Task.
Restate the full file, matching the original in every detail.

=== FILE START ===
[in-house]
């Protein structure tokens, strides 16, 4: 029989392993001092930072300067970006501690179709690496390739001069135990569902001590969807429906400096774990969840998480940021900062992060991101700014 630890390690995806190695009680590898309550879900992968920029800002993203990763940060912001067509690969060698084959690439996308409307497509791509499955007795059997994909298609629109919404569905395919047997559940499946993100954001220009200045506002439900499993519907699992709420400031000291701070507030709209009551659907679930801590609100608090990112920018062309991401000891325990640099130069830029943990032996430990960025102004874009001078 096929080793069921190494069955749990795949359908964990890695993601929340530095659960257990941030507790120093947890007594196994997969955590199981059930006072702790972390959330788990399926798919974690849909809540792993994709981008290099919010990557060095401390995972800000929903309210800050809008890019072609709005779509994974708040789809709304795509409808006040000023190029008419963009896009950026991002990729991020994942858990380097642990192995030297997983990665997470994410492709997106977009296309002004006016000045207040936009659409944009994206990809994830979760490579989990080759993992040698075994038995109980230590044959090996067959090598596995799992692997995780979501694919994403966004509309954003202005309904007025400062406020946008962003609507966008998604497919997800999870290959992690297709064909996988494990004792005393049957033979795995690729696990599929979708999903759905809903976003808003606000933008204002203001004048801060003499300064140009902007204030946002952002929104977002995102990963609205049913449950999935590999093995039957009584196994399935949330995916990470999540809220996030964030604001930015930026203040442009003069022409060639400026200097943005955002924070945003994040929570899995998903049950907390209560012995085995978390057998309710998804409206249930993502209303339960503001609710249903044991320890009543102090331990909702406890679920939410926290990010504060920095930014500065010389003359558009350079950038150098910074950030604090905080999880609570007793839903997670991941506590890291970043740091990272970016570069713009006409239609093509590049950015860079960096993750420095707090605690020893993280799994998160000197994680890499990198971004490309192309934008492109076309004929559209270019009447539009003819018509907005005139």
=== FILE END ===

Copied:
[in-house]
């Protein structure tokens, strides 16, 4: 029989392993001092930072300067970006501690179709690496390739001069135990569902001590969807429906400096774990969840998480940021900062992060991101700014 630890390690995806190695009680590898309550879900992968920029800002993203990763940060912001067509690969060698084959690439996308409307497509791509499955007795059997994909298609629109919404569905395919047997559940499946993100954001220009200045506002439900499993519907699992709420400031000291701070507030709209009551659907679930801590609100608090990112920018062309991401000891325990640099130069830029943990032996430990960025102004874009001078 096929080793069921190494069955749990795949359908964990890695993601929340530095659960257990941030507790120093947890007594196994997969955590199981059930006072702790972390959330788990399926798919974690849909809540792993994709981008290099919010990557060095401390995972800000929903309210800050809008890019072609709005779509994974708040789809709304795509409808006040000023190029008419963009896009950026991002990729991020994942858990380097642990192995030297997983990665997470994410492709997106977009296309002004006016000045207040936009659409944009994206990809994830979760490579989990080759993992040698075994038995109980230590044959090996067959090598596995799992692997995780979501694919994403966004509309954003202005309904007025400062406020946008962003609507966008998604497919997800999870290959992690297709064909996988494990004792005393049957033979795995690729696990599929979708999903759905809903976003808003606000933008204002203001004048801060003499300064140009902007204030946002952002929104977002995102990963609205049913449950999935590999093995039957009584196994399935949330995916990470999540809220996030964030604001930015930026203040442009003069022409060639400026200097943005955002924070945003994040929570899995998903049950907390209560012995085995978390057998309710998804409206249930993502209303339960503001609710249903044991320890009543102090331990909702406890679920939410926290990010504060920095930014500065010389003359558009350079950038150098910074950030604090905080999880609570007793839903997670991941506590890291970043740091990272970016570069713009006409239609093509590049950015860079960096993750420095707090605690020893993280799994998160000197994680890499990198971004490309192309934008492109076309004929559209270019009447539009003819018509907005005139």